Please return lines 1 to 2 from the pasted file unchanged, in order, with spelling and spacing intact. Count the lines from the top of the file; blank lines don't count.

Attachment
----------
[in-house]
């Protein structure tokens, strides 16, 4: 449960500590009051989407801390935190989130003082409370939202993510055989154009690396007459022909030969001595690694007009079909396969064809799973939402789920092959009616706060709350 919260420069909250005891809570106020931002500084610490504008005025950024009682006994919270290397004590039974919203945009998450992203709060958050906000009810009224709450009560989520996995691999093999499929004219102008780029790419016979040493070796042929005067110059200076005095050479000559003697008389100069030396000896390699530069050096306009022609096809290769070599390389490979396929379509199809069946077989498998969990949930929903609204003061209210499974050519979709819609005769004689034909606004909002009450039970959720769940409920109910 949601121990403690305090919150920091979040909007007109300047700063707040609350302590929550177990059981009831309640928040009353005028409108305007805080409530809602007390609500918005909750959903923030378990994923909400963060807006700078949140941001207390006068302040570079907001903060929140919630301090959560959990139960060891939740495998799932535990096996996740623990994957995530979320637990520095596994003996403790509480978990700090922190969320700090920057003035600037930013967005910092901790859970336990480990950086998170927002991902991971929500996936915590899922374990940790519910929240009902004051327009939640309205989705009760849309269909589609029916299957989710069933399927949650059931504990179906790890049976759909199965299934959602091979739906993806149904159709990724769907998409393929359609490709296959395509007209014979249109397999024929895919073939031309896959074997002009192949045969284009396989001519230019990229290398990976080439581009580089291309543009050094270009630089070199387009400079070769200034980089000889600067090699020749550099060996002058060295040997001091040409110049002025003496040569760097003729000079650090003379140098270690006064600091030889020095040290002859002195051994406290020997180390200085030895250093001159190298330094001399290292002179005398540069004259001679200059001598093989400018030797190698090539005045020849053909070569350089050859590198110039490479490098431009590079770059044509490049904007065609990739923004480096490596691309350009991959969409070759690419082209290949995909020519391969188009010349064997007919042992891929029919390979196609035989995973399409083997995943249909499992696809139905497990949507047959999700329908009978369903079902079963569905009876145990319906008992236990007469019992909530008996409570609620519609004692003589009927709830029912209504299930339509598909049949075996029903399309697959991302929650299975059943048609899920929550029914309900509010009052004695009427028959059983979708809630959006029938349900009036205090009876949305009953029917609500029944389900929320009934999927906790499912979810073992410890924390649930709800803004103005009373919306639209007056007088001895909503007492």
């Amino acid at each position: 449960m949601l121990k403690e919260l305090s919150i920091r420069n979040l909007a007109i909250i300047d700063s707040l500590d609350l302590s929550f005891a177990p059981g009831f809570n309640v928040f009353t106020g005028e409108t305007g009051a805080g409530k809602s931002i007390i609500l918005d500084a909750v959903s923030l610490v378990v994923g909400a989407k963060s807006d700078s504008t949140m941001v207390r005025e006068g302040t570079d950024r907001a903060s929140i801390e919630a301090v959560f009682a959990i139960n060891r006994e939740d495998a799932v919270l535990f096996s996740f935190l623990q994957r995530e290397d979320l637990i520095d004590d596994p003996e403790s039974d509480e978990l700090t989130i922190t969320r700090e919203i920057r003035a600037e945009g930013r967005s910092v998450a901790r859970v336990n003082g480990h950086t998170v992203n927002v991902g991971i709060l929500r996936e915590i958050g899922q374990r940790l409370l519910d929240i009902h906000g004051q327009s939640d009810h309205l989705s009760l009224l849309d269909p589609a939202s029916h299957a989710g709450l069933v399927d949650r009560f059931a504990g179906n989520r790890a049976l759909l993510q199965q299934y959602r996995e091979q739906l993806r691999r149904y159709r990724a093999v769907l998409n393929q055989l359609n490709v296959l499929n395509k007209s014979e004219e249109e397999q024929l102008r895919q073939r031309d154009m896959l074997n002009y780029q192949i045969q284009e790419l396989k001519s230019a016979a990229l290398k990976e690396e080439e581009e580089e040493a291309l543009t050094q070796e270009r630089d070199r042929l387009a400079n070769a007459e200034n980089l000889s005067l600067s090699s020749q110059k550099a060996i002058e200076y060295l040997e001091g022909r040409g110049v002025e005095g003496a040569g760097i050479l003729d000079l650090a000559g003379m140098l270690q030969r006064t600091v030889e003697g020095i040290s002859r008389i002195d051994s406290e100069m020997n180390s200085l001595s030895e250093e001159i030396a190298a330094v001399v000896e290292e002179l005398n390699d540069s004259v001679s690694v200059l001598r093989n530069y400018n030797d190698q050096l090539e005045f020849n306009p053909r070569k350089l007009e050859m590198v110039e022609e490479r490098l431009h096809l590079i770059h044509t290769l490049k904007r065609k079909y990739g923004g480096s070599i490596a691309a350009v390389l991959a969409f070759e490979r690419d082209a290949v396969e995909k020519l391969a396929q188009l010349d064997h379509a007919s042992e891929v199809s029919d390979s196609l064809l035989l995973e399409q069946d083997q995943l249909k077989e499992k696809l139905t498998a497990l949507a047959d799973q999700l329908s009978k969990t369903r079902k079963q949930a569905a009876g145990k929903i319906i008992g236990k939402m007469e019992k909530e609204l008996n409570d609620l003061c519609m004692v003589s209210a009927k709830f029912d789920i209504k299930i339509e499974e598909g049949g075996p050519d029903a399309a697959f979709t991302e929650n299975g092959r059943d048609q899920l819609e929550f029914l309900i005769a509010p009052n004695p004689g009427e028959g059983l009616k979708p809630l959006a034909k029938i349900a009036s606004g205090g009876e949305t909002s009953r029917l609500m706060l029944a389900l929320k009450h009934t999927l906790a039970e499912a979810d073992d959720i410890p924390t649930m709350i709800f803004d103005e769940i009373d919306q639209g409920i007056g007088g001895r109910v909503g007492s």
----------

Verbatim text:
[in-house]
């Protein structure tokens, strides 16, 4: 449960500590009051989407801390935190989130003082409370939202993510055989154009690396007459022909030969001595690694007009079909396969064809799973939402789920092959009616706060709350 919260420069909250005891809570106020931002500084610490504008005025950024009682006994919270290397004590039974919203945009998450992203709060958050906000009810009224709450009560989520996995691999093999499929004219102008780029790419016979040493070796042929005067110059200076005095050479000559003697008389100069030396000896390699530069050096306009022609096809290769070599390389490979396929379509199809069946077989498998969990949930929903609204003061209210499974050519979709819609005769004689034909606004909002009450039970959720769940409920109910 949601121990403690305090919150920091979040909007007109300047700063707040609350302590929550177990059981009831309640928040009353005028409108305007805080409530809602007390609500918005909750959903923030378990994923909400963060807006700078949140941001207390006068302040570079907001903060929140919630301090959560959990139960060891939740495998799932535990096996996740623990994957995530979320637990520095596994003996403790509480978990700090922190969320700090920057003035600037930013967005910092901790859970336990480990950086998170927002991902991971929500996936915590899922374990940790519910929240009902004051327009939640309205989705009760849309269909589609029916299957989710069933399927949650059931504990179906790890049976759909199965299934959602091979739906993806149904159709990724769907998409393929359609490709296959395509007209014979249109397999024929895919073939031309896959074997002009192949045969284009396989001519230019990229290398990976080439581009580089291309543009050094270009630089070199387009400079070769200034980089000889600067090699020749550099060996002058060295040997001091040409110049002025003496040569760097003729000079650090003379140098270690006064600091030889020095040290002859002195051994406290020997180390200085030895250093001159190298330094001399290292002179005398540069004259001679200059001598093989400018030797190698090539005045020849053909070569350089050859590198110039490479490098431009590079770059044509490049904007065609990739923004480096490596691309350009991959969409070759690419082209290949995909020519391969188009010349064997007919042992891929029919390979196609035989995973399409083997995943249909499992696809139905497990949507047959999700329908009978369903079902079963569905009876145990319906008992236990007469019992909530008996409570609620519609004692003589009927709830029912209504299930339509598909049949075996029903399309697959991302929650299975059943048609899920929550029914309900509010009052004695009427028959059983979708809630959006029938349900009036205090009876949305009953029917609500029944389900929320009934999927906790499912979810073992410890924390649930709800803004103005009373919306639209007056007088001895909503007492």